“Sulfur’s burning in your nostrils. The heavens grow darker. Far off you hear a voice you think might be Chicken Little,” Rixstep writes. “‘It’s really trivial to infect a Mac these days’, Chicken Little tells you. Scary! ‘The only difference is that for historic reasons, there’s so much more malware on Windows. That may not always be the case.'”

“OK, thanks, CL. Cos there sure is a lot of malware on Windows! Millions of strains. But there’s a reason for that, right? Bill Joy understood why, and Bill Joy should know. He’s one of the fathers of BSD Unix, which is one of the forefathers of Apple’s OS. Bill simply can’t understand how Microsoft could (in good conscience) put a standalone system on the Internet,” Rixstep writes. “Not many people can either.”

“The cries to equip yourselves with new improved antivirus suites are going to grow louder. Much of the passive personal computing world has migrated to thumb scrolling and tap-tap. The AV cottage industry, born out of the endemic depravity of Microsoft products, is going to hurt more and more. Let them hurt. Not your problem,” Rixstep writes. “The weak link is you. These supposed ‘system hacks’ on macOS don’t attack the system per se – as is the case with Windows. They attack you. They try to fool you. Imagine you’re the sole caretaker of Fort Knox (or the NY Federal Reserve, you pick it) and you have complete access to the security system – and then some huckster in a cheap polyester suit comes along and tricks you into giving away the keys. Is it the system’s fault? Or is it yours?”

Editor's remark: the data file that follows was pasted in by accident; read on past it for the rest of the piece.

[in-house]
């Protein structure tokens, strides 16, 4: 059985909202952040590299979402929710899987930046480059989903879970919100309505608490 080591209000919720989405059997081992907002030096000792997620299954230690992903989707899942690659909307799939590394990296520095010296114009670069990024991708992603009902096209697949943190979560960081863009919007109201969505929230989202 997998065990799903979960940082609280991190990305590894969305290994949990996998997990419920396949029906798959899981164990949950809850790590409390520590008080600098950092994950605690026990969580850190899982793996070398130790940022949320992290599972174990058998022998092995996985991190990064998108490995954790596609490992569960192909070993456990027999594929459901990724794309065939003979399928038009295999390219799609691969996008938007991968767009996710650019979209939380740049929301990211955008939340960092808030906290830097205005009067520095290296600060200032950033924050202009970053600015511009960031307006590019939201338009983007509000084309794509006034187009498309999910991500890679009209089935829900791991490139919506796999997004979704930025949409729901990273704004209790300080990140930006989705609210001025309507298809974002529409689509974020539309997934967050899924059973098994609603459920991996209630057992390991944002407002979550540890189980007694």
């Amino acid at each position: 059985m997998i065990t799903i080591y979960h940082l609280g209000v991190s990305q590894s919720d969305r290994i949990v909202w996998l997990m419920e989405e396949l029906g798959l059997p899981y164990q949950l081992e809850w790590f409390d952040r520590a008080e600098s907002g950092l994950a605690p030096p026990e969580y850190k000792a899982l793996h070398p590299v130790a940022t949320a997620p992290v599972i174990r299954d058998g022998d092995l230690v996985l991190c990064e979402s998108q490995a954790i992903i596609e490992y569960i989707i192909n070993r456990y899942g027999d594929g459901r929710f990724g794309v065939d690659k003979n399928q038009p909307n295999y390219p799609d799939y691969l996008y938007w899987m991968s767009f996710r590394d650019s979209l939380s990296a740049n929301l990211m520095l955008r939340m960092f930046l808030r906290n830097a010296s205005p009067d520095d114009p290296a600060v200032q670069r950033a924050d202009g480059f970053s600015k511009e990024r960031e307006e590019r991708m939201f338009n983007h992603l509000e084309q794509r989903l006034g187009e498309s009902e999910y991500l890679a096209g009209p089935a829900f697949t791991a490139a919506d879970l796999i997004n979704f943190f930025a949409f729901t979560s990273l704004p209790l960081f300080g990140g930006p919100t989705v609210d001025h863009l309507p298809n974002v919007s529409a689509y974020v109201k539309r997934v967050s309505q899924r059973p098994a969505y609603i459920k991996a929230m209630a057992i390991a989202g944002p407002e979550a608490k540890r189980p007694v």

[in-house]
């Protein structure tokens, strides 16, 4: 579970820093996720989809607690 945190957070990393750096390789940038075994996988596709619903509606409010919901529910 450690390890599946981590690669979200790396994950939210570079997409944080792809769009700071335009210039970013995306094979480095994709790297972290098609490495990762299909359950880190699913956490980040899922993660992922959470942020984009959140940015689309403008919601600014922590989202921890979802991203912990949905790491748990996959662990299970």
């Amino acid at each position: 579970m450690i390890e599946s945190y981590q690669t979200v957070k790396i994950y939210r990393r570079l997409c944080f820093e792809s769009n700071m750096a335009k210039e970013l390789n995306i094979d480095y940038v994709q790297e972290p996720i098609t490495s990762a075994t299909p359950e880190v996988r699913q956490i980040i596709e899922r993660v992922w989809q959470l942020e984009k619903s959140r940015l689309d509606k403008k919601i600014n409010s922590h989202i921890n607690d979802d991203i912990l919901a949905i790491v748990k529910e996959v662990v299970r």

“You’re not running Windows,” Rixstep remidns Mac users. “Be glad for that.”

Tons more in the full article – highly recommendedhere.

MacDailyNews Take: Bingo.

If you steal software and/or frequent dodgy sites and/or click spam emails, and you subsequently download something that’ll run on your Mac and authorize its installation, then the fault for being infected by a trojan is yours and yours alone. No OS can prevent such things or, of course, you wouldn’t be able to install new applications at all.MacDailyNews, January 29, 2009

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